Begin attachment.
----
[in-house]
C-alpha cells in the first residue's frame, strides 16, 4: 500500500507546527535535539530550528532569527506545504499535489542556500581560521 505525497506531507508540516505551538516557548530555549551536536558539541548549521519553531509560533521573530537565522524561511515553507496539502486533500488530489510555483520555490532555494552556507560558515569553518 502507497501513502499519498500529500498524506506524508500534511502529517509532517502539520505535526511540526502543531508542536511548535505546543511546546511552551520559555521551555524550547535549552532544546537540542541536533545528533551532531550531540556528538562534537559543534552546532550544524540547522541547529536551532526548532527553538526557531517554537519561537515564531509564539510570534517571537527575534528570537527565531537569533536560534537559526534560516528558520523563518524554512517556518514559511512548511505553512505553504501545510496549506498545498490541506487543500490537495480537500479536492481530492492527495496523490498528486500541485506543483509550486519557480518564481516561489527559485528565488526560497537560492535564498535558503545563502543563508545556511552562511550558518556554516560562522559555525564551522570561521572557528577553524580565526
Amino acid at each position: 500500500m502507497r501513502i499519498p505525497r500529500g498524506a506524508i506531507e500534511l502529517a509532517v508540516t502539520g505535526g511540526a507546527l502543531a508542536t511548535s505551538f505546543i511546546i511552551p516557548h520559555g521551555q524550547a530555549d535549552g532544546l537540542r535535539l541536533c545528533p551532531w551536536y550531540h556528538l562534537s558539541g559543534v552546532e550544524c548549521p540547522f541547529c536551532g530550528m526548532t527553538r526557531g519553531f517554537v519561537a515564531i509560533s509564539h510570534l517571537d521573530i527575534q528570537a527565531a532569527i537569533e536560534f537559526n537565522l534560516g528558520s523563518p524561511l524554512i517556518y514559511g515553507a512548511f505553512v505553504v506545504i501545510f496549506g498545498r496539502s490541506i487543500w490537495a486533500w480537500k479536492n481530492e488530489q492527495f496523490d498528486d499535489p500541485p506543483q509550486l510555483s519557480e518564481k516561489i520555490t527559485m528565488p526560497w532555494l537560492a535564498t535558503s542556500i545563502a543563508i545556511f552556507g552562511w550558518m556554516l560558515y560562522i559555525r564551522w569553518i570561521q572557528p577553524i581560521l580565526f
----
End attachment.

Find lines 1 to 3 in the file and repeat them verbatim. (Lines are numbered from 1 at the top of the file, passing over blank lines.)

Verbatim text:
[in-house]
C-alpha cells in the first residue's frame, strides 16, 4: 500500500507546527535535539530550528532569527506545504499535489542556500581560521 505525497506531507508540516505551538516557548530555549551536536558539541548549521519553531509560533521573530537565522524561511515553507496539502486533500488530489510555483520555490532555494552556507560558515569553518 502507497501513502499519498500529500498524506506524508500534511502529517509532517502539520505535526511540526502543531508542536511548535505546543511546546511552551520559555521551555524550547535549552532544546537540542541536533545528533551532531550531540556528538562534537559543534552546532550544524540547522541547529536551532526548532527553538526557531517554537519561537515564531509564539510570534517571537527575534528570537527565531537569533536560534537559526534560516528558520523563518524554512517556518514559511512548511505553512505553504501545510496549506498545498490541506487543500490537495480537500479536492481530492492527495496523490498528486500541485506543483509550486519557480518564481516561489527559485528565488526560497537560492535564498535558503545563502543563508545556511552562511550558518556554516560562522559555525564551522570561521572557528577553524580565526
Amino acid at each position: 500500500m502507497r501513502i499519498p505525497r500529500g498524506a506524508i506531507e500534511l502529517a509532517v508540516t502539520g505535526g511540526a507546527l502543531a508542536t511548535s505551538f505546543i511546546i511552551p516557548h520559555g521551555q524550547a530555549d535549552g532544546l537540542r535535539l541536533c545528533p551532531w551536536y550531540h556528538l562534537s558539541g559543534v552546532e550544524c548549521p540547522f541547529c536551532g530550528m526548532t527553538r526557531g519553531f517554537v519561537a515564531i509560533s509564539h510570534l517571537d521573530i527575534q528570537a527565531a532569527i537569533e536560534f537559526n537565522l534560516g528558520s523563518p524561511l524554512i517556518y514559511g515553507a512548511f505553512v505553504v506545504i501545510f496549506g498545498r496539502s490541506i487543500w490537495a486533500w480537500k479536492n481530492e488530489q492527495f496523490d498528486d499535489p500541485p506543483q509550486l510555483s519557480e518564481k516561489i520555490t527559485m528565488p526560497w532555494l537560492a535564498t535558503s542556500i545563502a543563508i545556511f552556507g552562511w550558518m556554516l560558515y560562522i559555525r564551522w569553518i570561521q572557528p577553524i581560521l580565526f